Symfi and Symfi Lo
Single-tablet regimens containing an NNRTI and two NRTIs, efavirenz/lamivudine/tenofovir disoproxil fumarate EFV/3TC/TDF
Standard DoseOne tablet once daily on an empty stomach, preferably at bedtime (food increases the risk of central nervous system, or CNS, side effects). The Symfi tablet contains 600 mg of the NNRTI efavirenz plus 300 mg lamivudine and 300 mg tenofovir DF (TDF). The Symfi Lo tablet contains a lower dose of efavirenz, 400 mg, plus 300 mg lamivudine and 300 mg tenofovir DF (TDF).
For adults and pediatric patients weighing at least 77 pounds (35 kg) for Symfi Lo and 88 pounds (40 kg) for Symfi.
Take missed dose as soon as possible, unless it is closer to the time of your next dose. Do not double up on your next dose. Do not split or crush the tablet. Dose cannot be adjusted for people with kidney problems. Symfi and Symfi Lo are not recommended for people with CrCl less than 50 mL/min or individuals requiring dialysis. Symfi or Symfi Lo should not be used in people with moderate or severe kidney or liver impairment.
- See the individual drugs contained in Symfi and Symfi Lo: Sustiva, Epivir, and Viread. See also similar STR, Atripla.
- See package insert for more complete information on potential side effects and interactions.
Symfi Lo: $1,961.33/month
Potential Side Effects and Toxicity
The most common side effects include headache, body pain, fever, abdominal pain, back pain, asthenia (physical weakness or lack of energy), diarrhea, nausea, vomiting, arthralgia (joint pain), depression, insomnia, anxiety, pneumonia, and rash. These side effects are most common at the start of treatment and usually diminish in two to four weeks. Bedtime dosing on an empty stomach can help reduce symptoms. Use with caution in individuals with depression or other psychiatric issues who are not receiving mental health care. See also similar STR, Atripla. See Viread for TDF information. Kidney function should be assessed before initiating treatment and throughout therapy as determined by a provider. Prior to initiation, people should be tested for hepatitis B (HBV). Severe exacerbations of HBV have been reported in people with HBV co-infection and have discontinued emtricitabine and/or tenofovir, both of which treat hepatitis B. Monitor liver enzymes closely in co-infection. Initiation of HBV therapy may be warranted upon discontinuation. Efavirenz has been associated with central nervous system (CNS) birth defects in non-human primates, and cases of neural tube defects have been reported after first trimester exposure in humans. See Atripla. Efavirenz can cause a false positive result for marijuana on certain drug tests. A more specific confirmatory test can be done.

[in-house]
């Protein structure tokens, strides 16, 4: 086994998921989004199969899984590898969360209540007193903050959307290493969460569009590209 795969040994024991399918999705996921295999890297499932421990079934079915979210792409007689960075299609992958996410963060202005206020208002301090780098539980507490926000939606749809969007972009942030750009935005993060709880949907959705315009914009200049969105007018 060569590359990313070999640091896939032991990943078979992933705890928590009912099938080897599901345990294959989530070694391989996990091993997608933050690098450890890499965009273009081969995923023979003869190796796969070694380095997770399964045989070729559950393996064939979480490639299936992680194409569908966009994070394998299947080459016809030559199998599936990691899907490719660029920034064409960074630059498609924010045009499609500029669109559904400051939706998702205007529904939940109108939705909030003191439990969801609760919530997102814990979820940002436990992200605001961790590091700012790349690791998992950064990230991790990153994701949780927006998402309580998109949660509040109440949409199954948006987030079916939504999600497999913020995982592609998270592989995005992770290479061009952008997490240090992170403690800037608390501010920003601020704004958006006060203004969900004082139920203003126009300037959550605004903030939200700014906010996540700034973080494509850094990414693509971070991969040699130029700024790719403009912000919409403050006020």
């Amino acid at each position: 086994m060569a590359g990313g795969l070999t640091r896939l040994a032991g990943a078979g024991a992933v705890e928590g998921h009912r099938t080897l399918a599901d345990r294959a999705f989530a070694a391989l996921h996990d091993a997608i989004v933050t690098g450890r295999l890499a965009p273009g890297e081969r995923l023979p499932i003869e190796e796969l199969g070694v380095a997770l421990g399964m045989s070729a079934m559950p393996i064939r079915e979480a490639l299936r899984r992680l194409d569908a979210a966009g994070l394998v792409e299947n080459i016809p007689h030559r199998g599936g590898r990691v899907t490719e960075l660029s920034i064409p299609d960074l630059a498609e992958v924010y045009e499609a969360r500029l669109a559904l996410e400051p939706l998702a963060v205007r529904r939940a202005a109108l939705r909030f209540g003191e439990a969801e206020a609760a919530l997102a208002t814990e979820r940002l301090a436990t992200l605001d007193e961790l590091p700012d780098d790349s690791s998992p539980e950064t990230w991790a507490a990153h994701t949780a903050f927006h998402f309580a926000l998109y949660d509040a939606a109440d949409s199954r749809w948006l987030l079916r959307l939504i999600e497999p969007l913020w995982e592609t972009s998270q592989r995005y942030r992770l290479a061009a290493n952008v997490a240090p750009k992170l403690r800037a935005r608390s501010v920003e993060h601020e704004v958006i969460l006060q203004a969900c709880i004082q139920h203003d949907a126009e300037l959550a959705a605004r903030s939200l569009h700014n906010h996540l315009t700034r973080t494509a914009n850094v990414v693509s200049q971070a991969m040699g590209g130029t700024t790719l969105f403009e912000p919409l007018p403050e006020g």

Potential Drug Interactions
Do not take with Cimduo/Temixys, Descovy, Emtriva, Epivir-HBV, Hepsera, Truvada, Vemlidy, or Viread, all used for treatment of hepatitis B. Do not take with another nephrotoxic (harmful to the kidneys) medication, such as high-dose or multiple NSAIDs (non-steroidal anti-inflammatory drugs; these include aspirin, ibuprofen—Motrin, Advil, and others, and naproxen sodium—Aleve and others). Should not be taken with voriconazole, ergot derivatives, midazolam, pimozide, triazolam, bepridil, or St. John’s wort. Efavirenz should also not be taken with other medications that prolong QTc interval (a heart problem) or medications with a known risk for torsades de pointes. For people weighing at least 110 pounds (50 kg) and taking rifampin, it is recommended to give a 200 mg efavirenz dose (for total efavirenz dose of 800 mg). May affect warfarin levels. Can decrease levels of buprenorphine and methadone—monitor for withdrawal. When taken with carbamazepine, phenobarbital, or phenytoin, periodic monitoring of anticonvulsant and efavirenz levels should be done or alternative anti-seizure drugs, such as levetiracetam, should be considered. May decrease effectiveness of birth control pills; consider the use of other contraceptive methods. Closer monitoring and dose adjustments may be required with posaconazole (avoid unless benefit outweighs potential risk) and itraconazole. Monitor effectiveness of clarithromycin or consider using azithromycin instead. Levels of immunosuppressants should be monitored when starting or stopping Symfi or Symfi Lo. Cardizem, Lipitor, Pravachol, and Zocor doses may need to be adjusted. Titrate dose of bupropion and sertraline based on clinical response. Avoid use of sorbitol-containing medicines with lamivudine; there are many, such as acetaminophen liquid (Tylenol liquid and others). Use caution when administering with Harvoni and monitor renal function closely due to possible increased tenofovir levels. Should not be taken with Epclusa or Zepatier. Tell your provider or pharmacist about all medications, herbals, and supplements you are taking or thinking of taking, prescribed or not, as there are other drug interactions that are not listed here.